(Photos courtesy of Carl Warner)
By Claudine Zap
For Carl Warner, it all started with a portabella mushroom. The London-based advertising photographer had gone to the produce market looking for objects to shoot in a still life. But the fungus caught his eye for another reason. "I thought it looked like a tree on an African savanna," he recalled recently, from his home in England. So the ad man took home the 'shroom and shot it the way he saw it.
That first creation, "Mushroom Savanna," made 12 years ago, was the beginning of a food odyssey that has evolved into a complex, imaginary world where ordinary foods like broccoli, parmesan cheese, and kale are transformed into eye-popping scenes of the city of London, a Tuscan village, or a craggy American landscape. But look closely: Everything in the photos is made from food.
The efforts have become a book, "Carl Warner's Food Landscapes", and a series of photographs of the food landscapes can be see see in the photo gallery above.
Over the years, the foodie said that the work has evolved into a more sophisticated process that involves a model-maker, a food stylist, and sometimes a team of assistants to create one foodscape.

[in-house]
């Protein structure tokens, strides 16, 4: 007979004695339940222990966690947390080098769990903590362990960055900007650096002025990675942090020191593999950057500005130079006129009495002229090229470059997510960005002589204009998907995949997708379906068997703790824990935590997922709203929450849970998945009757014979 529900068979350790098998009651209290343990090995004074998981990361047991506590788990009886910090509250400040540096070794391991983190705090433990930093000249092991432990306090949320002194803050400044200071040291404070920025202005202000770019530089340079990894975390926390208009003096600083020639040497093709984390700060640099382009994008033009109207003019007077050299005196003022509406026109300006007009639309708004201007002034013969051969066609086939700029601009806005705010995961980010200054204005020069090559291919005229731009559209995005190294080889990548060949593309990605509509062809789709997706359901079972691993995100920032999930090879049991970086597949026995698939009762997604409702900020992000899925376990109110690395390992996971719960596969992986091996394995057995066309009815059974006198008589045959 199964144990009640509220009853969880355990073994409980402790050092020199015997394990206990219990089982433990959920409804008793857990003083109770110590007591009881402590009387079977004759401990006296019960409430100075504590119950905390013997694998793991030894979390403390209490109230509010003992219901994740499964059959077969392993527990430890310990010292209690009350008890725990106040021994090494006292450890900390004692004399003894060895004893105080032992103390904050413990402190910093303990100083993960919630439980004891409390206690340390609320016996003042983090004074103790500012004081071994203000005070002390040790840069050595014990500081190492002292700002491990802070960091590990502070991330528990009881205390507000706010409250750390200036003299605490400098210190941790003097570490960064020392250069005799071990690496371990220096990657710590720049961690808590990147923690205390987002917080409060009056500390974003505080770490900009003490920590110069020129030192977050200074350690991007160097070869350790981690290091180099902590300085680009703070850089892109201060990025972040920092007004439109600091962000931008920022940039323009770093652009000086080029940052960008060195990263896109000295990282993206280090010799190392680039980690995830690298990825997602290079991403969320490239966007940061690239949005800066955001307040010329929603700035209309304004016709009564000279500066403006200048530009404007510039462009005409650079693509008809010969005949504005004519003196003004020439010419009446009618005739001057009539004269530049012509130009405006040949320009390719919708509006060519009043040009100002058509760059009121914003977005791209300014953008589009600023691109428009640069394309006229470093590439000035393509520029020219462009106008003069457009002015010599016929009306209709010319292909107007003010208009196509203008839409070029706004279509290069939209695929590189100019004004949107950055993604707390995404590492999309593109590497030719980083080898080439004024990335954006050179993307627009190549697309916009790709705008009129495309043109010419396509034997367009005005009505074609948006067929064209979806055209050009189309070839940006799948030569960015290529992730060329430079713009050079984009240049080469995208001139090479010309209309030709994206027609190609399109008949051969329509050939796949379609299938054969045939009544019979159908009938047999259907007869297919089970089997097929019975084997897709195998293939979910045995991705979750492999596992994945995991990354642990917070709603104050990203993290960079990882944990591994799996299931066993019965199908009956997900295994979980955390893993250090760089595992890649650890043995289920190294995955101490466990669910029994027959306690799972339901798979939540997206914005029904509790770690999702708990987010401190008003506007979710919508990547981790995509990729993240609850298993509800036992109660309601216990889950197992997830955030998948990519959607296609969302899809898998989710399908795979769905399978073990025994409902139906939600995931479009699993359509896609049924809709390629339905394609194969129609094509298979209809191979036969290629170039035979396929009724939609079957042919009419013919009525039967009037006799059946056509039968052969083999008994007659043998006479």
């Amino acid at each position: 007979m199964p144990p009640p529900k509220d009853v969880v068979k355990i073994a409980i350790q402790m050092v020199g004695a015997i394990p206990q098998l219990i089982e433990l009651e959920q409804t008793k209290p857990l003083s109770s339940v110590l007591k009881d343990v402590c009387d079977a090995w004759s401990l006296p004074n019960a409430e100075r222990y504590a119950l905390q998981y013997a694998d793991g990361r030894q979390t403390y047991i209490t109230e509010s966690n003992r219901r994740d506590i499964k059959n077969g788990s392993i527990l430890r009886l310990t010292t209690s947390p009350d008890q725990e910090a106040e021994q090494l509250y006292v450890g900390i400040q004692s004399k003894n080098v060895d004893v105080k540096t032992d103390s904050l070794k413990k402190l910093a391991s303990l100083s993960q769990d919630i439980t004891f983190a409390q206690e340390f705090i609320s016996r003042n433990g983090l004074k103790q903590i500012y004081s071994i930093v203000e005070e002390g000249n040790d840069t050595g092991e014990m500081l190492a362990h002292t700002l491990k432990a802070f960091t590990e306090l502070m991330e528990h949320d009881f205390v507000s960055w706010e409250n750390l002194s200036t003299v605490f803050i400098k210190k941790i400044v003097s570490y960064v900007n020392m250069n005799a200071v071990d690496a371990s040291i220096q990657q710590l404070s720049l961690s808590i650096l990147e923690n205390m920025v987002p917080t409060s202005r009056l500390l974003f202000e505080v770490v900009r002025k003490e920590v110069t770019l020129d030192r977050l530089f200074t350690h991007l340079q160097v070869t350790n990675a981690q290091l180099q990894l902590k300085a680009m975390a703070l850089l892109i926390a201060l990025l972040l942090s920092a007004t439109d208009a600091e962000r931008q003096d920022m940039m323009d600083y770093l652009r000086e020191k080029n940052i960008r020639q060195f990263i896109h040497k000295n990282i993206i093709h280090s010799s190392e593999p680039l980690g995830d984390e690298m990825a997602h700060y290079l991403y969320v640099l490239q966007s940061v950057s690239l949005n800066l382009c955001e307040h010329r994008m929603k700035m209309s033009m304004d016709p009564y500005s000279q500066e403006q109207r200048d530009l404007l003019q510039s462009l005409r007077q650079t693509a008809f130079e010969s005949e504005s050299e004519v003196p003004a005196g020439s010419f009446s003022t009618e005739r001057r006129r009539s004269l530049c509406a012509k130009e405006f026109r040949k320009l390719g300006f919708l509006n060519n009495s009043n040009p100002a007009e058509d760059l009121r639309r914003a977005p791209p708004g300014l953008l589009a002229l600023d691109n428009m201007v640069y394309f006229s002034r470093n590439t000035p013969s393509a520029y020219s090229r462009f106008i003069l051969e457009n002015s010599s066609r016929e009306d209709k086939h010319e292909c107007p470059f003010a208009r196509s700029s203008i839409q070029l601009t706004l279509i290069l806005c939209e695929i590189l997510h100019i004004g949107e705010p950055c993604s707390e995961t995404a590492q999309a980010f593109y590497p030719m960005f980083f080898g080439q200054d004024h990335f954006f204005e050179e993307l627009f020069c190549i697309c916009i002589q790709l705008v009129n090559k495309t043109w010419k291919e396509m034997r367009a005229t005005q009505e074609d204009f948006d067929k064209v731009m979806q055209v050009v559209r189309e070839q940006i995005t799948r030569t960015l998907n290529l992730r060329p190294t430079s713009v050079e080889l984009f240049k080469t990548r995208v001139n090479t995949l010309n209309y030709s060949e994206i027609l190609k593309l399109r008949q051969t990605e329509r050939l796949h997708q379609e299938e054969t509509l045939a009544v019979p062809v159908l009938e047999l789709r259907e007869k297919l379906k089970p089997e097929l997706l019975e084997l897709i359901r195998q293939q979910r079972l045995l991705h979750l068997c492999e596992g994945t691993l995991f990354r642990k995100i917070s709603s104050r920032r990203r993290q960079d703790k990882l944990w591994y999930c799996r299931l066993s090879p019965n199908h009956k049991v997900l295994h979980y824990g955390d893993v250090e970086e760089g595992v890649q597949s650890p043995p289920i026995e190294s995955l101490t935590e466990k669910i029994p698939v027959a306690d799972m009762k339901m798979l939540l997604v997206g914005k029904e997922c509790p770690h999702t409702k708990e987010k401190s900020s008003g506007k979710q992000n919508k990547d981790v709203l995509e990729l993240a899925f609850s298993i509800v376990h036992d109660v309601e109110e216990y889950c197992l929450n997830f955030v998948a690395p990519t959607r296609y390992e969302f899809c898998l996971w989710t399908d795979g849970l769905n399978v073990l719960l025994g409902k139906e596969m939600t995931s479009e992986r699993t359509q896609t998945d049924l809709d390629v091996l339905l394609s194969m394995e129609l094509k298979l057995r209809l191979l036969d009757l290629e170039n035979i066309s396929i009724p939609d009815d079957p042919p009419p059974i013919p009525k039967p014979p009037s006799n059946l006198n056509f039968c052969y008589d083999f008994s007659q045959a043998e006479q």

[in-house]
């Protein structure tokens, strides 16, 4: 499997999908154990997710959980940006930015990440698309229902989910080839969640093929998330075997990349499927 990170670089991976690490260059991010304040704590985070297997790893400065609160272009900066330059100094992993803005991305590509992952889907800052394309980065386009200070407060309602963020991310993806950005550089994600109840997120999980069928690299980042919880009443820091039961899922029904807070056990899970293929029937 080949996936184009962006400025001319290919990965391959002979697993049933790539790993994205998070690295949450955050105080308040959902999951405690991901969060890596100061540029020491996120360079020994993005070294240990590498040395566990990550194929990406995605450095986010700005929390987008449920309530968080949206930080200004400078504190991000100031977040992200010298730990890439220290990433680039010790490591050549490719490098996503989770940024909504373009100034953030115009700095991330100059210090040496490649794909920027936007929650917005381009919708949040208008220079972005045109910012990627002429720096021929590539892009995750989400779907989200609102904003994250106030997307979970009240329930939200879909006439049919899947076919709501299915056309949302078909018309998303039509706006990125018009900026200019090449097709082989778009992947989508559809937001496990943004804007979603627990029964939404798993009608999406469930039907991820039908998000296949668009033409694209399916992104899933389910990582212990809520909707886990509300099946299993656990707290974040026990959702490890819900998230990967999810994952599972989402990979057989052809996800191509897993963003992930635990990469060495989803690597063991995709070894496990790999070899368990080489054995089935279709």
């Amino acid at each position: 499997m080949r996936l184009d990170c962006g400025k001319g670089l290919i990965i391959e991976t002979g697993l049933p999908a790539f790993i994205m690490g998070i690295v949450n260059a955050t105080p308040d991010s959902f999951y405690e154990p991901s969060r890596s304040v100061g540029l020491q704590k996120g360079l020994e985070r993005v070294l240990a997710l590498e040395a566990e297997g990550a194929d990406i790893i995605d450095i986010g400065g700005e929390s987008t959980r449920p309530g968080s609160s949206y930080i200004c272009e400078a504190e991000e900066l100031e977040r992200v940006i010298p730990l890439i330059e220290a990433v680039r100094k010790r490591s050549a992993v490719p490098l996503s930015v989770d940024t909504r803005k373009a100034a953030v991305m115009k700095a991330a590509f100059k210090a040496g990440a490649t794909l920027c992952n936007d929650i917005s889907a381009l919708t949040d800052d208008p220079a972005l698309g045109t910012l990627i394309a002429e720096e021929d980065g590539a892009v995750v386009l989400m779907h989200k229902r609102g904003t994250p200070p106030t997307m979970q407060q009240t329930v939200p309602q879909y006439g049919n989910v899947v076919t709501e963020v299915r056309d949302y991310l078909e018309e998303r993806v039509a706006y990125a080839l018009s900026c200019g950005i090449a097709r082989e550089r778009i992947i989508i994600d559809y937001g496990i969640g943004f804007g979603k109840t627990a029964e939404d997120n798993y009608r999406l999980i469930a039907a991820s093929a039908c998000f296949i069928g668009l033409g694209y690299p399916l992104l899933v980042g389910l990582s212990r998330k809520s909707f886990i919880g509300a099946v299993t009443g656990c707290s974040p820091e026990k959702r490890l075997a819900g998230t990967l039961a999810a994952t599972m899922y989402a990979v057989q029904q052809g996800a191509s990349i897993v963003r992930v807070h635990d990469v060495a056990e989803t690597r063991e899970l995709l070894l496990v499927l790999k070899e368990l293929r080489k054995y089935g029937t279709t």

The London skyline sure wasn't built in a day: The buildings, made from elements like string beans and asparagus, were made fresh and photographed as they were constructed: held together by superglue and pins. The entire photograph was shot over a series of five days. By day five, the Parliament building was withered.
This isn't just a labor of love: Food companies like Nestle and Unilever hire the edible artist to create campaigns. The Tuscan village was commissioned by an Italian food company. Their one constraint: Everything in the photos had to be ingredients in their pasta sauce.
The elements that make up the portrait usually relate with a wink to the theme of the picture. "Cereal Dust Bowl", an iconic vision of the American West, includes Slim Jims for telephone poles, an Airstream trailer made from crusty white bread, and a dusty ground cover of oats and cereal flakes. The sky is a rib-eye steak.
Warner says he's learned some tricks of the food photography trade over the years. Curly kale makes a robust forest canopy. But coriander, a favorite herb of the photog (who laments he is losing his sense of smell), is "troublesome" because it wilts quickly under the hot lights.
The Liverpool-born author has turned his attention to a children's foodscape book and even an animated TV show that he hopes will "do for food education what 'Sesame Street' has done for numeracy and literacy."
The 48-year-old harbors dreams of doing more foodscapes on a grand scale. One vision: " I'd love to make Venice out of pasta -- the Rialto bridge, the gondolas, all the wonderful architecture." He added, "The more I've done, the more I realize there are so many to do. It's a life work. There are so many places that have yet to be made out of food."